Linux 5.0 has been released. According to an email sent by Linus Torvalds, there were a few issues at launch, but bug fixes are being worked on. “Regardless – all is well that ends well. We have more than a handful of real fixes in the last week, but not enough to make me go “Hmm, things are really unstable”. In fact, at least two thirds of the patches are marked as being fixes for previous releases, so it’s not like 5.0 itself looks bad,” he wrote.

According to Torvalds, the 5.0 release isn’t that much bigger than previous releases, but that the 4.x releases were getting big enough in number that it was time for 5.x releases to start. He also noted that the merge window for 5.1 is already open and he has already received several pull requests.

ReactOS 0.4.11
ReactOS 0.4.11 has been released, and according to the team, this is a substantial update. A lot of work has been done on improving the kernel, which will improve overall system stability, the team explained.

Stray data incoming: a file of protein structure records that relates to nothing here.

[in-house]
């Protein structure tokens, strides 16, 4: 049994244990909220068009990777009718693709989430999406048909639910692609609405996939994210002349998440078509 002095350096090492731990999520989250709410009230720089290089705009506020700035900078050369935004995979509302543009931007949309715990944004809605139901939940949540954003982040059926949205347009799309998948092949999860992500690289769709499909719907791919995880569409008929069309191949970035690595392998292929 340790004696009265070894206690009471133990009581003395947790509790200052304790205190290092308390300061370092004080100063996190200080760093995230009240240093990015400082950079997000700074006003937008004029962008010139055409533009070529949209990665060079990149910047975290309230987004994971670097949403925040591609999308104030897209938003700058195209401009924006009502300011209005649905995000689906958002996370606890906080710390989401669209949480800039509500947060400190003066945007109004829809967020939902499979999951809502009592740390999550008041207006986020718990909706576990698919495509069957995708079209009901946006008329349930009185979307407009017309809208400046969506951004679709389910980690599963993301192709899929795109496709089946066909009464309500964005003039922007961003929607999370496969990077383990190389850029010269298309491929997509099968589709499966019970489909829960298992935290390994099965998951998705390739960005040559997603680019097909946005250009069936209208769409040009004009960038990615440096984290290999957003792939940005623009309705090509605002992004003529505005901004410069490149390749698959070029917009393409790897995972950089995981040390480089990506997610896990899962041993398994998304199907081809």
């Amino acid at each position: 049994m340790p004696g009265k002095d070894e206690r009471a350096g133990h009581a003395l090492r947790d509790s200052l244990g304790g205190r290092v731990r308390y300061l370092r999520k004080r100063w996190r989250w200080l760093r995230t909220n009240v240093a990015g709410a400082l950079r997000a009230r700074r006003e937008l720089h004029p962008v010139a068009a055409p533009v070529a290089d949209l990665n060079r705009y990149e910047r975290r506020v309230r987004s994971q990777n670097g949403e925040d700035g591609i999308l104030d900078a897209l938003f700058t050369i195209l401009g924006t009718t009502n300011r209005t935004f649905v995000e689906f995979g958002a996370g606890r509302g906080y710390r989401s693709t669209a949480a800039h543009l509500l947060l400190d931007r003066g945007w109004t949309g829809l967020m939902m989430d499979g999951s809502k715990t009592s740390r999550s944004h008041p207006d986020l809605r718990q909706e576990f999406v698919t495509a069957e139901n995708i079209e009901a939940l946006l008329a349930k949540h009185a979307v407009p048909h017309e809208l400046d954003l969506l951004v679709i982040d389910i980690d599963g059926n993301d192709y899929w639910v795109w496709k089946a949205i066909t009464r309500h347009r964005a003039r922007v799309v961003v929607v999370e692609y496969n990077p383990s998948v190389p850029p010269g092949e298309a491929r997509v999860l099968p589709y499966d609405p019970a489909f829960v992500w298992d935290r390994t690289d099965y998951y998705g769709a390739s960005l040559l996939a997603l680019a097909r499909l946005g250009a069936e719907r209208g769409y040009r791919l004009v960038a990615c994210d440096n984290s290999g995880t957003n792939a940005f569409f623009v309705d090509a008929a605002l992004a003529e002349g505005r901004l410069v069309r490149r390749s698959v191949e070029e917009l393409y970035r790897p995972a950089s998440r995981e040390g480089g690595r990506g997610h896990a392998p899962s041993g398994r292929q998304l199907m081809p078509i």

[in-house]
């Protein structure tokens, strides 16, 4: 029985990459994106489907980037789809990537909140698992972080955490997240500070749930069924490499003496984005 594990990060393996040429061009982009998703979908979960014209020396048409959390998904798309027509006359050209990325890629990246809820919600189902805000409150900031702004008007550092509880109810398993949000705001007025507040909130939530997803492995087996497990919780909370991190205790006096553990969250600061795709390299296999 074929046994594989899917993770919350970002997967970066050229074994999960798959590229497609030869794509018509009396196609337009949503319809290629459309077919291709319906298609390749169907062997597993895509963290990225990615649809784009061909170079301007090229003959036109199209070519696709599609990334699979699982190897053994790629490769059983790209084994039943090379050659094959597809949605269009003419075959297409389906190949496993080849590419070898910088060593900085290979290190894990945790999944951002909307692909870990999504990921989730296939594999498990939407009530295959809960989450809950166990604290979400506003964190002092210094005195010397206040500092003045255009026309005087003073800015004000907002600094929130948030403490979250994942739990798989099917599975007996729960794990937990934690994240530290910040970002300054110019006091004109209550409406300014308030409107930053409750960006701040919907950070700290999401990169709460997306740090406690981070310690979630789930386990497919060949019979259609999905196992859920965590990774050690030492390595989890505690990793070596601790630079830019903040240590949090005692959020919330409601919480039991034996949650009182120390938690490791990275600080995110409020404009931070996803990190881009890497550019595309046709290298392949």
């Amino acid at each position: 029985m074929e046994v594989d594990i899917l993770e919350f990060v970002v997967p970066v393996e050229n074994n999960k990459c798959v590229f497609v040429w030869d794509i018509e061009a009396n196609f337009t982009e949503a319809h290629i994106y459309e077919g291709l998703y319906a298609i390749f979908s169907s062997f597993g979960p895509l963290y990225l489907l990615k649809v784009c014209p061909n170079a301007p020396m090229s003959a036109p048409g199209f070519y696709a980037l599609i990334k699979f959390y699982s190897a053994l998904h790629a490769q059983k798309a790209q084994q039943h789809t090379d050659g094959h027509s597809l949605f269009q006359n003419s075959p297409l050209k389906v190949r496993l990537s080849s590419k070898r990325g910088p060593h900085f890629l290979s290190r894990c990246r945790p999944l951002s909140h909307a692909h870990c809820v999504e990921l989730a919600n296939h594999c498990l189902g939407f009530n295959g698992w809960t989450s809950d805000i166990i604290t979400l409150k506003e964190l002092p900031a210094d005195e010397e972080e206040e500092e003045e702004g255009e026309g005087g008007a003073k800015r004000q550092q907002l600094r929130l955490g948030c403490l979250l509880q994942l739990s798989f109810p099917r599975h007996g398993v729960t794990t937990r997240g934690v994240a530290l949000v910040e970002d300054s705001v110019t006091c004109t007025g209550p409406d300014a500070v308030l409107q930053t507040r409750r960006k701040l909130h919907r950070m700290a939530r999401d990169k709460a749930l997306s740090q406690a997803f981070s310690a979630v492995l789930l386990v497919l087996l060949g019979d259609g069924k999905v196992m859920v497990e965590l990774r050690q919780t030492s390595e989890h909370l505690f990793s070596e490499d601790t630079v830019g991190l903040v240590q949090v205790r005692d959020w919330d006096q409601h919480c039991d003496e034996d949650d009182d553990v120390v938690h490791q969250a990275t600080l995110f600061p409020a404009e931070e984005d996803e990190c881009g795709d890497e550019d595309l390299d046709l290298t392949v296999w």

This release also adds improvements to application start/stop, USETUP, Win32, and networking.

Automation Anywhere launches free community edition
Automation Anywhere has launched a new free community edition for small businesses, developers, and students.

The community edition will provide users with access to all capabilities provided in Automation Anywhere’s portfolio, including RPA, IQ Bot, Bot Insight, and Bot Store.

Google’s .dev domain now available
After announcing its .dev TLD last month, Google has now made .dev available to all. The .dev TLD can be obtained through any registrar.

“We envision .dev as a home for developers. From tools to programming languages to blogs, .dev is the best place for all the amazing things that you build. Over the past few months, we’ve launched, or re-launched, many of our own developer sites on the new domain,” Google wrote in a post.

Google reveals accomplishments of the Android Security Improvement Program
Google has announced its vision for the Android Security Improvement Program, which scans apps and flags concerning ones so that the developer can address the issue. Since its creation five years ago, the program has helped over 350,000 developers fix over 1 million apps, the team explained.

The Android security team launched warnings for six additional vulnerability classes last year, and plans on improving the program even more in 2019.

“Keeping Android users safe is important to Google. We know that app security is often tricky and that developers can make mistakes. We hope to see this program grow in the years to come, helping developers worldwide build apps users can truly trust,” the team wrote in a post.